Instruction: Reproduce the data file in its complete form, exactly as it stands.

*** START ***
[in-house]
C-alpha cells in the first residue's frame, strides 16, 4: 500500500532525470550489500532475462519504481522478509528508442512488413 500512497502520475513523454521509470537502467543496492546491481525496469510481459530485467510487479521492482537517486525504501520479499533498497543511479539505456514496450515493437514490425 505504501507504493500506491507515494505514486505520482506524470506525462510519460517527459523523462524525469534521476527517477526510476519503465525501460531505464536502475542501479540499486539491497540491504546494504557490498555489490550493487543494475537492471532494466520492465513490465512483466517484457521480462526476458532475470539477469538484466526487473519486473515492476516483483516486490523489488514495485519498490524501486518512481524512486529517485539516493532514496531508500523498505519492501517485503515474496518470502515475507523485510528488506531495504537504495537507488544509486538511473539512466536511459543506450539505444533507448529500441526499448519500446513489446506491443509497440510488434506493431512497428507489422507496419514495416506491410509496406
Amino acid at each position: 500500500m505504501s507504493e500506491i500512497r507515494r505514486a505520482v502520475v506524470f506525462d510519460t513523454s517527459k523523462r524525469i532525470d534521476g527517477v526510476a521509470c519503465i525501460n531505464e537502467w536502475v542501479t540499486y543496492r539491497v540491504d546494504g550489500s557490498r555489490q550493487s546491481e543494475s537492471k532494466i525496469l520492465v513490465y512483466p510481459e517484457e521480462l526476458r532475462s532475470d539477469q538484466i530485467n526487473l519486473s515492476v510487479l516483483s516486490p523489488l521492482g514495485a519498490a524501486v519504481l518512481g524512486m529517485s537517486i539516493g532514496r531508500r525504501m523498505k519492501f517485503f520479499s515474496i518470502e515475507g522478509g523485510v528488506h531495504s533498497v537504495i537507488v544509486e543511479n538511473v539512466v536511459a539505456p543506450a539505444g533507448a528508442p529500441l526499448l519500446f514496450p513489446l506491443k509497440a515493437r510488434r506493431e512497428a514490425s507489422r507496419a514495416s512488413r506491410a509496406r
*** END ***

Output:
[in-house]
C-alpha cells in the first residue's frame, strides 16, 4: 500500500532525470550489500532475462519504481522478509528508442512488413 500512497502520475513523454521509470537502467543496492546491481525496469510481459530485467510487479521492482537517486525504501520479499533498497543511479539505456514496450515493437514490425 505504501507504493500506491507515494505514486505520482506524470506525462510519460517527459523523462524525469534521476527517477526510476519503465525501460531505464536502475542501479540499486539491497540491504546494504557490498555489490550493487543494475537492471532494466520492465513490465512483466517484457521480462526476458532475470539477469538484466526487473519486473515492476516483483516486490523489488514495485519498490524501486518512481524512486529517485539516493532514496531508500523498505519492501517485503515474496518470502515475507523485510528488506531495504537504495537507488544509486538511473539512466536511459543506450539505444533507448529500441526499448519500446513489446506491443509497440510488434506493431512497428507489422507496419514495416506491410509496406
Amino acid at each position: 500500500m505504501s507504493e500506491i500512497r507515494r505514486a505520482v502520475v506524470f506525462d510519460t513523454s517527459k523523462r524525469i532525470d534521476g527517477v526510476a521509470c519503465i525501460n531505464e537502467w536502475v542501479t540499486y543496492r539491497v540491504d546494504g550489500s557490498r555489490q550493487s546491481e543494475s537492471k532494466i525496469l520492465v513490465y512483466p510481459e517484457e521480462l526476458r532475462s532475470d539477469q538484466i530485467n526487473l519486473s515492476v510487479l516483483s516486490p523489488l521492482g514495485a519498490a524501486v519504481l518512481g524512486m529517485s537517486i539516493g532514496r531508500r525504501m523498505k519492501f517485503f520479499s515474496i518470502e515475507g522478509g523485510v528488506h531495504s533498497v537504495i537507488v544509486e543511479n538511473v539512466v536511459a539505456p543506450a539505444g533507448a528508442p529500441l526499448l519500446f514496450p513489446l506491443k509497440a515493437r510488434r506493431e512497428a514490425s507489422r507496419a514495416s512488413r506491410a509496406r